- Airports exploring new, high-tech security measures
- Thermal lie-detection detects variations in facial temperature in response to questioning
- Super-clone sniffer dogs, and Bluetooth passenger tracking are being trialled
After the EU's announcement that it will ban "backscatter" x-ray body scanners, airports may have to look harder at alternative security measures. From Bluetooth tracking to thermal lie-detector cameras, we take a glimpse into the weird and wonderful future of airport security.
The check-point of the future
Earlier this year, the International Air Transport Association (IATA) demonstrated its vision for the "checkpoint of the future" -- a series of neon-lit tunnels, each equipped with an array of eye-scanners, x-ray machines, and metal and liquid detectors.
Heralding an end to "one size fits all screening," the association says that passengers will be assigned a "travel profile" and ushered into one of three corridors accordingly.
"Known Travelers," (those who have completed background checks with government authorities) for instance, will cruise through the light blue security corridor with little more than an ID check, while those guided through the yellow "Enhanced" corridor will be subjected to an array of iris scans and sensitive contraband detectors.
Although still at the proof of concept stage, the IATA is hoping to have these colorful checkpoints installed in airports within the next five to seven years.
Feeling guilty? Got something to hide? A team of UK-based researchers claim to have developed a thermal lie-detection camera that can automatically spot a burning conscience.
The system could be used during customs interviews and at passport control to check whether people entering the country are giving a true account of themselves.
The thermal-imaging camera captures variations in facial temperature in response to questioning. "When someone is making something up on the spot, brain activity usually changes and you can detect this through the thermal camera," said professor Hassan Ugail, who leads the research.
At present, the UK's Home Office and HM Revenue & Customs are sponsoring the system's development, but will not reveal the name of the airport where it's being tested.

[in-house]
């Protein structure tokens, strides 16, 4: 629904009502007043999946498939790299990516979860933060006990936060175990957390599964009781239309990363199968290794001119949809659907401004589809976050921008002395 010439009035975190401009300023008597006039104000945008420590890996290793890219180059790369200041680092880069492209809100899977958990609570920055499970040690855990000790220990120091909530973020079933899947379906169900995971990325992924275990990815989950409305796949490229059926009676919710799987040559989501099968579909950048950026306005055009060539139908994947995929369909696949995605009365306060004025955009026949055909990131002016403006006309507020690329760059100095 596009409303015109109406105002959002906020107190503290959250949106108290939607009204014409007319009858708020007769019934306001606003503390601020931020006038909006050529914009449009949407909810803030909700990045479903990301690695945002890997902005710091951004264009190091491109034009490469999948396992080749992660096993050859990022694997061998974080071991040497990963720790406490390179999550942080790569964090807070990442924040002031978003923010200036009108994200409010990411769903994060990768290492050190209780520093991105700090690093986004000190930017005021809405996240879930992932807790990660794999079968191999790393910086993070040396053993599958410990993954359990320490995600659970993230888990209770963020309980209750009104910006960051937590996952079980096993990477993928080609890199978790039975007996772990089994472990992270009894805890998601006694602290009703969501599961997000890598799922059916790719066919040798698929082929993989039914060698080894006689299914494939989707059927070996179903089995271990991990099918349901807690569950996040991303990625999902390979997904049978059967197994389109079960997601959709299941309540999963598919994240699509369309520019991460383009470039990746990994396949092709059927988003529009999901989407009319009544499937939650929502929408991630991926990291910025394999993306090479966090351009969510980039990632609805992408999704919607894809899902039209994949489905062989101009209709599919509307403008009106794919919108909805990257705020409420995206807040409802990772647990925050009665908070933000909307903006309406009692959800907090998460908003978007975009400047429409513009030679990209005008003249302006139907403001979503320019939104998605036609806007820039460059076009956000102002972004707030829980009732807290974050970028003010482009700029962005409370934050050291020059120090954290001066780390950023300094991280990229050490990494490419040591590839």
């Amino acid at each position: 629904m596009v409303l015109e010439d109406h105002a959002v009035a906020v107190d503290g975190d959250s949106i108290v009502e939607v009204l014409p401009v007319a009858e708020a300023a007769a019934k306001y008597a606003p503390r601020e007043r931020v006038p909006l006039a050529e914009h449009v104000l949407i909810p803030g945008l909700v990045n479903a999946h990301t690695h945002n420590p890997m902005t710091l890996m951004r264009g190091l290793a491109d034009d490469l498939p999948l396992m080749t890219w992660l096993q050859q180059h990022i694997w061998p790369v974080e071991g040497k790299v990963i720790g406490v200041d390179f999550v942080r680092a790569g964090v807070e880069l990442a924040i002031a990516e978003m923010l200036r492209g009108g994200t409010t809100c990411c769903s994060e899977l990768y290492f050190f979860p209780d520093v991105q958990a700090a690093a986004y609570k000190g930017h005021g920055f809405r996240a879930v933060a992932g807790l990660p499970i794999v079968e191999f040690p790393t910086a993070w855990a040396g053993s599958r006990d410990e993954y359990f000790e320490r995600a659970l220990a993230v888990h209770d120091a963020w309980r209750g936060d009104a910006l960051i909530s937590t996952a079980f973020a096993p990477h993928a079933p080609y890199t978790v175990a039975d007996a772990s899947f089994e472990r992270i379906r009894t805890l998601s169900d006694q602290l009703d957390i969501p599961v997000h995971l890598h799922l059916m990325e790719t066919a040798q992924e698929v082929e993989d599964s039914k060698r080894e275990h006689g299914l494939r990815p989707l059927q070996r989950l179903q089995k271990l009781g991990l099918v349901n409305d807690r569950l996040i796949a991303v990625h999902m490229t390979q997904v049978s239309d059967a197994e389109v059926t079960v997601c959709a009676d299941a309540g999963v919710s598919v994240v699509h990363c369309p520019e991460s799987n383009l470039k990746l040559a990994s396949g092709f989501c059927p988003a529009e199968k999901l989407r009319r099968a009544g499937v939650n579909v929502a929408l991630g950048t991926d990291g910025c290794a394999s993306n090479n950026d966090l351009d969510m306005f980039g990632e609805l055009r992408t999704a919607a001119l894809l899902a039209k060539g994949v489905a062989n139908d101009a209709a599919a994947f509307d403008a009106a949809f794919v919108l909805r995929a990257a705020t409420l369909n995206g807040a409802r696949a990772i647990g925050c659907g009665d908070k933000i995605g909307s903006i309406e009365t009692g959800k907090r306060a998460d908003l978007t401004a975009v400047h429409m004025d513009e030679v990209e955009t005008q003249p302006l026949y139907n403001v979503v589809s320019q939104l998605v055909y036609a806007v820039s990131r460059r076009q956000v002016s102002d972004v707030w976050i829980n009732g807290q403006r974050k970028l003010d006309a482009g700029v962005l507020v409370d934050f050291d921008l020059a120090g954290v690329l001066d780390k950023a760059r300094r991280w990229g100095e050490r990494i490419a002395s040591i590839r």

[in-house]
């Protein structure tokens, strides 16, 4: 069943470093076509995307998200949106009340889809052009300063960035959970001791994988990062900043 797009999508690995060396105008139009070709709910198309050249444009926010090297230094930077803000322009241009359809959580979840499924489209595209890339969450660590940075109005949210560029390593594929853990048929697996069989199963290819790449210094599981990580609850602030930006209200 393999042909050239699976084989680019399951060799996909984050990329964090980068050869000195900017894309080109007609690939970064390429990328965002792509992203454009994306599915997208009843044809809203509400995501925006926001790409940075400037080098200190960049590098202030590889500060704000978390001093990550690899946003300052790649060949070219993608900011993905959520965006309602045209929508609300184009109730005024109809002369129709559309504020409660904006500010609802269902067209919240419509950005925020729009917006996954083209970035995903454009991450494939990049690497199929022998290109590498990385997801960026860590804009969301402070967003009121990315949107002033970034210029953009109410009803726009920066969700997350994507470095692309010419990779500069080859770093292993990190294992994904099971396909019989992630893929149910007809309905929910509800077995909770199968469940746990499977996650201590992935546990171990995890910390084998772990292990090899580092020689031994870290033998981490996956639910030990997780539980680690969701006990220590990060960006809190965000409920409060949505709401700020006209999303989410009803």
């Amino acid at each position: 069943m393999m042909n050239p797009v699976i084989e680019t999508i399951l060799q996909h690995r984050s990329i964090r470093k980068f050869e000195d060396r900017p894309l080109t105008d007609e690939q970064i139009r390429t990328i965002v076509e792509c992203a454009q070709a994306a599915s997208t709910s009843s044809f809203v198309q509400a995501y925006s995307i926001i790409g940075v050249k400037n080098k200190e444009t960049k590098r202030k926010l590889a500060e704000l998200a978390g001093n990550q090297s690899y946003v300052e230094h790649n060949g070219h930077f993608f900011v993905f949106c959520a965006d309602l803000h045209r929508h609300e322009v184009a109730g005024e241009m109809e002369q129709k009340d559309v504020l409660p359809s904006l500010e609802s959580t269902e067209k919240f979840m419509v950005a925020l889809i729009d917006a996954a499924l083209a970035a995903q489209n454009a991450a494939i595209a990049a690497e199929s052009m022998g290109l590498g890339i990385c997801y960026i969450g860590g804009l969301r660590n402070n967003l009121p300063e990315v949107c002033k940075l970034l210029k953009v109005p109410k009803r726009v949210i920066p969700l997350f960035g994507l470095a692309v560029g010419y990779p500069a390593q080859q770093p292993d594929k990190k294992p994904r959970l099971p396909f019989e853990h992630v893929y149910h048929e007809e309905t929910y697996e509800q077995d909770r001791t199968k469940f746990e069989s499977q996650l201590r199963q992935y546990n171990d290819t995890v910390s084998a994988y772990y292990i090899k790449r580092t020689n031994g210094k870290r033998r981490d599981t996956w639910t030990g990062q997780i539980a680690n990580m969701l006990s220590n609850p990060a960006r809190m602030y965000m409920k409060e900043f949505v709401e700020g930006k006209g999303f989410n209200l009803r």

Bluetooth passenger tracking
Finland's largest airport is harnessing the tracking potential of a device already carried by most passengers: their mobile phones.
The new system at Helsinki-Vantaa Airport monitors Bluetooth signals to examine passenger movement around the terminal, and uses this information to predict waiting times in front of the security gate.
For now, the technology is simply helping airport operators with crowd management at busy periods, while providing "opted-in" passengers with accurate waiting-time estimates, lit-up in front of them on flight information display screens.
Further down the line, Amor Group -- which developed the technology -- says that the system could track any passenger as soon as they enter the car park or bus station and, in time, be used to create "passenger profiles" -- detailing the behavior of individuals to create "targeted retail activity and process optimization."
Professor Byeong-chun Lee, who established his reputation in 2005 as the driving force behind the world's first ever dog clone, has bought a new breed of super-sniffers to South Korea's Incheon Airport.
They may look like an ordinary pack of golden Labrador Retrievers, but these dogs are all genetically identical to "Chase," a dog whose legendary snout kept him top of Incheon's drug-detection rankings right up until his retirement in 2007.
While, on average, only three out of 10 selectively bred sniffer dogs trained by the airport's security staff have the nostrils for the job, every single one of the new clone recruits have made the grade -- providing Incheon with one of the world's most formidable teams of drug detectors.
But it's not just contraband smugglers who should fear the arrival of this sniffing super-breed. Lee's next clone will be a high-performance "quarantine dog" -- gifted with an enhanced capacity for detecting the presence of disease in humans.
Behavioral Detection Officers
In the United States, the Transport Security Administration (TSA) is not just relying on fancy gadgets and genetically enhanced nostrils to improve security: it's turning to good old-fashioned human instinct.
Behavioural Detection Officers (BDOs) have been trained to engage passengers in casual conversation in an effort to weed out suspicious behavior.
According to the TSA, the pilot scheme aims to stimulate the "involuntary physical and physiological reactions" that people display when they are fearful of being discovered.
BDOs are currently operating at approximately 161 airports nationwide. So next time an airport official starts talking about the unseasonably good weather, chances are they think you've got something to hide.